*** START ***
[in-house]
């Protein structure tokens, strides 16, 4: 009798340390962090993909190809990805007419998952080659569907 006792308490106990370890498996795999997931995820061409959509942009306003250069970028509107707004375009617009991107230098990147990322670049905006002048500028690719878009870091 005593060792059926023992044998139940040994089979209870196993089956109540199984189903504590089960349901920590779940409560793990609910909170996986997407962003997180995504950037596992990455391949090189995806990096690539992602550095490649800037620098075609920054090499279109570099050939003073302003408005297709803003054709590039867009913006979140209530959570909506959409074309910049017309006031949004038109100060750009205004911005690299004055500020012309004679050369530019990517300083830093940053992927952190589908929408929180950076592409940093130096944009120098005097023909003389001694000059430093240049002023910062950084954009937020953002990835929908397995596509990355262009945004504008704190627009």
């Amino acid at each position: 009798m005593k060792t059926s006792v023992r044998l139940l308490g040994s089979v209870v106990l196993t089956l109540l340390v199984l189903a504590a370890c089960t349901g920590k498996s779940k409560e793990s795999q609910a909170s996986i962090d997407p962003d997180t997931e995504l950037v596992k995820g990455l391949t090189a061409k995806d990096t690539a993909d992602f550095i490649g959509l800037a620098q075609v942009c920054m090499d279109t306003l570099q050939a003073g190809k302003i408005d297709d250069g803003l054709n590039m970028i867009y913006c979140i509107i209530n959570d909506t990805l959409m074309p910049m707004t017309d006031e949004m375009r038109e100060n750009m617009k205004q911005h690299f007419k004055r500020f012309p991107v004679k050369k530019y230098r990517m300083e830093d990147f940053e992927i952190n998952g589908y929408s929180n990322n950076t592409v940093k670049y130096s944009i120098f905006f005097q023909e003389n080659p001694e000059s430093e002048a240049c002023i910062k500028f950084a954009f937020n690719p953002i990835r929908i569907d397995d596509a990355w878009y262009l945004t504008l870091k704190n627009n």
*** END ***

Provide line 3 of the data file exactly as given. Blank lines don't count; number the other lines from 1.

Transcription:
């Amino acid at each position: 009798m005593k060792t059926s006792v023992r044998l139940l308490g040994s089979v209870v106990l196993t089956l109540l340390v199984l189903a504590a370890c089960t349901g920590k498996s779940k409560e793990s795999q609910a909170s996986i962090d997407p962003d997180t997931e995504l950037v596992k995820g990455l391949t090189a061409k995806d990096t690539a993909d992602f550095i490649g959509l800037a620098q075609v942009c920054m090499d279109t306003l570099q050939a003073g190809k302003i408005d297709d250069g803003l054709n590039m970028i867009y913006c979140i509107i209530n959570d909506t990805l959409m074309p910049m707004t017309d006031e949004m375009r038109e100060n750009m617009k205004q911005h690299f007419k004055r500020f012309p991107v004679k050369k530019y230098r990517m300083e830093d990147f940053e992927i952190n998952g589908y929408s929180n990322n950076t592409v940093k670049y130096s944009i120098f905006f005097q023909e003389n080659p001694e000059s430093e002048a240049c002023i910062k500028f950084a954009f937020n690719p953002i990835r929908i569907d397995d596509a990355w878009y262009l945004t504008l870091k704190n627009n």